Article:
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Structure Prediction of Binding Sites of MHC Class II Molecules based on the Crystal of HLA-DRB1 and Global Optimization

  • M. G. Ierapetritou
  • I. P. Androulakis
  • D. S. Monos
  • C. A. Floudas
Chapter
  • 339 Downloads
Part of the Nonconvex Optimization and Its Applications book series (NOIA, volume 40)

Abstract

Class II histocompatibility molecules are cell surface molecules that form complexes with self and non-self peptides and present them to T-cells that activate the immune response. A number of class II histocompatibility molecules have been analyzed by crystallography and include the molecules HLA-DR1 [59], HLA-DR3 [22], and I-E k [21].

A novel theoretical predictive approach is presented that can determine three dimensional structures of the binding sites of the HLA-II molecules based on the crystallographic data of previously characterized HLA class II molecules. The proposed approach uses the ECEPP/3 detailed potential energy model for describing the energetics of the atomic interactions in the space of substituted residues dihedral angles and employs a rigorous deterministic global optimization algorithm αBB [1, 6, 2, 3, 4] to obtain the global minimum energy conformation of the binding site. The binding sites of the HLA—DR3 and I-E k molecules are predicted based on the crystallographic data of HLADR1 [59]. The predicted structures of the binding sites of these molecules exhibit small root mean square differences that range between 1.09–2.03Å (based on all atoms) in comparison to the reported crystallographic data [21, 22]. The energetic driving forces for binding of the predicted structures are also studied using the decomposition-based approach of Androulakis et al. [28] and found to provide very good agreement with the results of the crystallographically obtained binding sites.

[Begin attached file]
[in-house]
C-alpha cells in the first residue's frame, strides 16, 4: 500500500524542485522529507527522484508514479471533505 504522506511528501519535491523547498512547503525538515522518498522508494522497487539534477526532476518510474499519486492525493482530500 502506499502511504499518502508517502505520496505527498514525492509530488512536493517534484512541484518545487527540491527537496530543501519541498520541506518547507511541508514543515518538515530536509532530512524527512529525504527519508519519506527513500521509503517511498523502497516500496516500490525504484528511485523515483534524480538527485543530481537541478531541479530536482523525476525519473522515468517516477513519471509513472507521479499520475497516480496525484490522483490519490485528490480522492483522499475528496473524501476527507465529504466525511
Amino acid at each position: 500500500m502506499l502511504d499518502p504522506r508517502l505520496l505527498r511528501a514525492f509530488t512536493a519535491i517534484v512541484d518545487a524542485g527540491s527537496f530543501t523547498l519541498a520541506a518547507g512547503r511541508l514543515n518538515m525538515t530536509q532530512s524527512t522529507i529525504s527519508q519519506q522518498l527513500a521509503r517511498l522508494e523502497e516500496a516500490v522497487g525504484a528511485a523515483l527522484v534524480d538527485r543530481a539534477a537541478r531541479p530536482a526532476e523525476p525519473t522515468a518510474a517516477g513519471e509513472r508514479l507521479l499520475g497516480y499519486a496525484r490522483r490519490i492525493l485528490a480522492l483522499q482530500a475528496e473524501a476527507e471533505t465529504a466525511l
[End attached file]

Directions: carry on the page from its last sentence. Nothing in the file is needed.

Keywords

Structure prediction Global optimization MHC class II molecules Binding sites Peptide docking 

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Copyright information

© Springer Science+Business Media Dordrecht 2000

Authors and Affiliations

  • M. G. Ierapetritou
    • 1
  • I. P. Androulakis
    • 2
  • D. S. Monos
    • 3
  • C. A. Floudas
    • 4
  1. 1.Department of Chemical and Biochemical EngineeringRutgers UniversityPiscatawayUSA
  2. 2.Corporate Research Science LaboratoriesExxon Research & Engineering Co.AnnandaleUSA
  3. 3.Department of Pediatrics, The Children’s Hospital of PhiladelphiaUniversity of PennsylvaniaPhiladelphiaUSA
  4. 4.Department of Chemical EngineeringPrinceton UniversityPrincetonUSA

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